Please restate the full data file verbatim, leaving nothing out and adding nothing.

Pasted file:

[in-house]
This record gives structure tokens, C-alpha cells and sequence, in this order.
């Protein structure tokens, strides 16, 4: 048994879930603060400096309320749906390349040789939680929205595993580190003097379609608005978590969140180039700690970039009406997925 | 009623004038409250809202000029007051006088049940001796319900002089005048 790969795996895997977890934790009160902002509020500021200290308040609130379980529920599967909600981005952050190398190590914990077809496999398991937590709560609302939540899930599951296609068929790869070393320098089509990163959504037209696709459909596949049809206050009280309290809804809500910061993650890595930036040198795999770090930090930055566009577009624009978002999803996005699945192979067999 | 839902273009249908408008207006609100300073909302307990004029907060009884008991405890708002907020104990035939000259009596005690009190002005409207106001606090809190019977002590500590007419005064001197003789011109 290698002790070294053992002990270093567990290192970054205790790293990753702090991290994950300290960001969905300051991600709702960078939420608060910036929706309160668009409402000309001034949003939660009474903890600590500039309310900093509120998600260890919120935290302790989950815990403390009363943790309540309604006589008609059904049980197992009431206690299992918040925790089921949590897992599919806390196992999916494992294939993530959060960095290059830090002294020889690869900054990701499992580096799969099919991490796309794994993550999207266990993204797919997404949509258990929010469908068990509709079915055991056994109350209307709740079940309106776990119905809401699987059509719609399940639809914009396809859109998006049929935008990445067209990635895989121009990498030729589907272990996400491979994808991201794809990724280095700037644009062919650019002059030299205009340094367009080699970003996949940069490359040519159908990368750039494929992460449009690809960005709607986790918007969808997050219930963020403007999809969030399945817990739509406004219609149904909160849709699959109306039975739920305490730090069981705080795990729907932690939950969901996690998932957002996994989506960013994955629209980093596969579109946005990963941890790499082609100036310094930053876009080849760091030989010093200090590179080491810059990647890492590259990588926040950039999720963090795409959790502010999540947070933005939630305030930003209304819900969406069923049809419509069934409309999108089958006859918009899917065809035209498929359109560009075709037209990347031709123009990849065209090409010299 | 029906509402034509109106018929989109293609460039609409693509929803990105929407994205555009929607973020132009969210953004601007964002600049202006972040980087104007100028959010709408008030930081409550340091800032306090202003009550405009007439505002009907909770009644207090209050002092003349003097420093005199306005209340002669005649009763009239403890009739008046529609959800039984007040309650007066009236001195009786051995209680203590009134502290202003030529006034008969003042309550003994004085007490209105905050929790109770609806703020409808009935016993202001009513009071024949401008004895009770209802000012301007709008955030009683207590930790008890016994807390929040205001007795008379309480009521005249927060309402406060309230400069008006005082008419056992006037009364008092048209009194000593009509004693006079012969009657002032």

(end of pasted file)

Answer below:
[in-house]
This record gives structure tokens, C-alpha cells and sequence, in this order.
């Protein structure tokens, strides 16, 4: 048994879930603060400096309320749906390349040789939680929205595993580190003097379609608005978590969140180039700690970039009406997925 | 009623004038409250809202000029007051006088049940001796319900002089005048 790969795996895997977890934790009160902002509020500021200290308040609130379980529920599967909600981005952050190398190590914990077809496999398991937590709560609302939540899930599951296609068929790869070393320098089509990163959504037209696709459909596949049809206050009280309290809804809500910061993650890595930036040198795999770090930090930055566009577009624009978002999803996005699945192979067999 | 839902273009249908408008207006609100300073909302307990004029907060009884008991405890708002907020104990035939000259009596005690009190002005409207106001606090809190019977002590500590007419005064001197003789011109 290698002790070294053992002990270093567990290192970054205790790293990753702090991290994950300290960001969905300051991600709702960078939420608060910036929706309160668009409402000309001034949003939660009474903890600590500039309310900093509120998600260890919120935290302790989950815990403390009363943790309540309604006589008609059904049980197992009431206690299992918040925790089921949590897992599919806390196992999916494992294939993530959060960095290059830090002294020889690869900054990701499992580096799969099919991490796309794994993550999207266990993204797919997404949509258990929010469908068990509709079915055991056994109350209307709740079940309106776990119905809401699987059509719609399940639809914009396809859109998006049929935008990445067209990635895989121009990498030729589907272990996400491979994808991201794809990724280095700037644009062919650019002059030299205009340094367009080699970003996949940069490359040519159908990368750039494929992460449009690809960005709607986790918007969808997050219930963020403007999809969030399945817990739509406004219609149904909160849709699959109306039975739920305490730090069981705080795990729907932690939950969901996690998932957002996994989506960013994955629209980093596969579109946005990963941890790499082609100036310094930053876009080849760091030989010093200090590179080491810059990647890492590259990588926040950039999720963090795409959790502010999540947070933005939630305030930003209304819900969406069923049809419509069934409309999108089958006859918009899917065809035209498929359109560009075709037209990347031709123009990849065209090409010299 | 029906509402034509109106018929989109293609460039609409693509929803990105929407994205555009929607973020132009969210953004601007964002600049202006972040980087104007100028959010709408008030930081409550340091800032306090202003009550405009007439505002009907909770009644207090209050002092003349003097420093005199306005209340002669005649009763009239403890009739008046529609959800039984007040309650007066009236001195009786051995209680203590009134502290202003030529006034008969003042309550003994004085007490209105905050929790109770609806703020409808009935016993202001009513009071024949401008004895009770209802000012301007709008955030009683207590930790008890016994807390929040205001007795008379309480009521005249927060309402406060309230400069008006005082008419056992006037009364008092048209009194000593009509004693006079012969009657002032």